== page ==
Do you prefer film or digital photography?
I remember film work. I was a terrible photographer and I didn’t get many “keepers.” Photographers used to take twenty-four or thirty-six shots on a roll of film and send the roll of film in for processing. After a week’s wait, prints and negatives would come back. And I was usually disappointed with the number of viewable prints in the envelope. Digital photography changed all of that. I can take as many shots as I want and keep only those that are good enough, especially important in wildlife photography because the “keeper” rate is still pretty small. With the advent of post-processing software like Lightroom and Photoshop, the possibilities for artistic license expand greatly. I tend to be pretty impatient with any post-processing effort. I use free software on my iPad Pro and a finger swipe is about the extent of my skills and efforts. A little cropping, sharpening, and exposure tweaking does the trick for me. My “snow globes” prints are a good example of taking a photograph and creating something different with a simple app.
What would your dream photo shoot be?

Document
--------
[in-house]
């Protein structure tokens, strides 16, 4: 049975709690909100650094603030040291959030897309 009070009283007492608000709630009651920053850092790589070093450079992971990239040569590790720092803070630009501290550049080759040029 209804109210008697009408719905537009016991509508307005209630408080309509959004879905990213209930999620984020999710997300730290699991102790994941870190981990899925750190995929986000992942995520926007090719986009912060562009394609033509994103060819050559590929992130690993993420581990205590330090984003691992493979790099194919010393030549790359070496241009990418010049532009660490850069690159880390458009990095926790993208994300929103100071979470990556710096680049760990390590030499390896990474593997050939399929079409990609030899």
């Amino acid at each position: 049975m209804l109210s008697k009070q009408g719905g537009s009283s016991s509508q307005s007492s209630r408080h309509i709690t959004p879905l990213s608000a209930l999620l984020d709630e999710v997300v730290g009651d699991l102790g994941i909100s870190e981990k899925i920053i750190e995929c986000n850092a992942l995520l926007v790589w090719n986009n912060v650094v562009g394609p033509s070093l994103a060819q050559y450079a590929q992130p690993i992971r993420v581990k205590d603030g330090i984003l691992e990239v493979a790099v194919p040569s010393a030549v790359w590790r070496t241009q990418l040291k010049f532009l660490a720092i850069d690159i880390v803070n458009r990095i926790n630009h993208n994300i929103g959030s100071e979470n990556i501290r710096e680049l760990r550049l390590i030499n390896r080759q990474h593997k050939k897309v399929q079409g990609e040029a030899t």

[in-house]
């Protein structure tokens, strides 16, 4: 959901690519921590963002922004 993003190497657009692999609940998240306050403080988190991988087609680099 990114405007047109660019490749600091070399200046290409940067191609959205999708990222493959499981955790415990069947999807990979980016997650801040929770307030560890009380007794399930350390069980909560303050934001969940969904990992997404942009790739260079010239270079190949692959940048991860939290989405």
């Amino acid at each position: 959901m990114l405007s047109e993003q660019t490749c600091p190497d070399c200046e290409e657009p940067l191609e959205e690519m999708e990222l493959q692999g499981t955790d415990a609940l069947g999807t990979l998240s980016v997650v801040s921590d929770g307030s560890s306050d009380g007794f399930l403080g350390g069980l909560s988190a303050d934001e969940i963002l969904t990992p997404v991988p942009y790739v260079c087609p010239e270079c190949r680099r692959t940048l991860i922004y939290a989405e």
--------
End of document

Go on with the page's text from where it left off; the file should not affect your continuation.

Ohhh, what a thought...I would start at the diner on Main Street in Wellsboro and I would work my way up Main Street and marvel about how Norman Rockwellish our town’s historic district is. I would shoot photos up high and down low. The lighting would be blue light, just before dawn. And I would be there to watch the sun rise and to watch the light tones change from blue to red to yellow. There are moments on Main Street when the lighting is fantastic, especially early in the morning. Then I would head to the Pine Creek Rail Trail and I would ride my bike with my camera on the back of my bike in my rear “trunk.” I would look for wildlife along the way, stop and meditate along Pine Creek at times, chat with other folks on the trail, and watch the sun slowly creep into the bottom of the canyon. I’d listen for the ghosts of the canyon’s past and I would dream of glorious times, past and future. I’d be thrilled to see any of the eagles in the canyon and I would stop to watch, perhaps for an hour or so. The beauty of riding or walking the trail is that time almost stands still. There is so much time to think and dream. I’d end the day by going back out for evening photography. I’d set up in the country to watch the Milky Way appear around 10 p.m. I’d enjoy the dark, the stillness of the night, and the vastness of the universe. And I would think and dream.